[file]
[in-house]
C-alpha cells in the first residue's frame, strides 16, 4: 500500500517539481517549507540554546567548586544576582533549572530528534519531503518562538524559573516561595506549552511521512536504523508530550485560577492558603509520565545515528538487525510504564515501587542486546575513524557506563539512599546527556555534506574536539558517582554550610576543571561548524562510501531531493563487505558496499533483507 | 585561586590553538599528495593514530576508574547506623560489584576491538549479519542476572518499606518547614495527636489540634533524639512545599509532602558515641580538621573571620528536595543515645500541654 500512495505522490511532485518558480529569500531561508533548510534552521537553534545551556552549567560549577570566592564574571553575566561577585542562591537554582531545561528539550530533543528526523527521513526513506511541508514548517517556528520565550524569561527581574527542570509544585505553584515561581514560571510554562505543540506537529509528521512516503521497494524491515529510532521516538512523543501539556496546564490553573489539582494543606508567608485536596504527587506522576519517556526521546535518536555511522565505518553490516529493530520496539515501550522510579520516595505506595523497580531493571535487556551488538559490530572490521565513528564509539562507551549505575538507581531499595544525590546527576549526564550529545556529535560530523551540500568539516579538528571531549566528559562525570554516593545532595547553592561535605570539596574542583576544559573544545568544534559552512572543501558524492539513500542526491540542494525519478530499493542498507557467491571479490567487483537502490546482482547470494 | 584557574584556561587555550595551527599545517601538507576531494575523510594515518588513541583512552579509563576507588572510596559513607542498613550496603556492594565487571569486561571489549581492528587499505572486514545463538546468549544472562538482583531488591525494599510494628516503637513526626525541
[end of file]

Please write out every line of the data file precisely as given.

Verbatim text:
[in-house]
C-alpha cells in the first residue's frame, strides 16, 4: 500500500517539481517549507540554546567548586544576582533549572530528534519531503518562538524559573516561595506549552511521512536504523508530550485560577492558603509520565545515528538487525510504564515501587542486546575513524557506563539512599546527556555534506574536539558517582554550610576543571561548524562510501531531493563487505558496499533483507 | 585561586590553538599528495593514530576508574547506623560489584576491538549479519542476572518499606518547614495527636489540634533524639512545599509532602558515641580538621573571620528536595543515645500541654 500512495505522490511532485518558480529569500531561508533548510534552521537553534545551556552549567560549577570566592564574571553575566561577585542562591537554582531545561528539550530533543528526523527521513526513506511541508514548517517556528520565550524569561527581574527542570509544585505553584515561581514560571510554562505543540506537529509528521512516503521497494524491515529510532521516538512523543501539556496546564490553573489539582494543606508567608485536596504527587506522576519517556526521546535518536555511522565505518553490516529493530520496539515501550522510579520516595505506595523497580531493571535487556551488538559490530572490521565513528564509539562507551549505575538507581531499595544525590546527576549526564550529545556529535560530523551540500568539516579538528571531549566528559562525570554516593545532595547553592561535605570539596574542583576544559573544545568544534559552512572543501558524492539513500542526491540542494525519478530499493542498507557467491571479490567487483537502490546482482547470494 | 584557574584556561587555550595551527599545517601538507576531494575523510594515518588513541583512552579509563576507588572510596559513607542498613550496603556492594565487571569486561571489549581492528587499505572486514545463538546468549544472562538482583531488591525494599510494628516503637513526626525541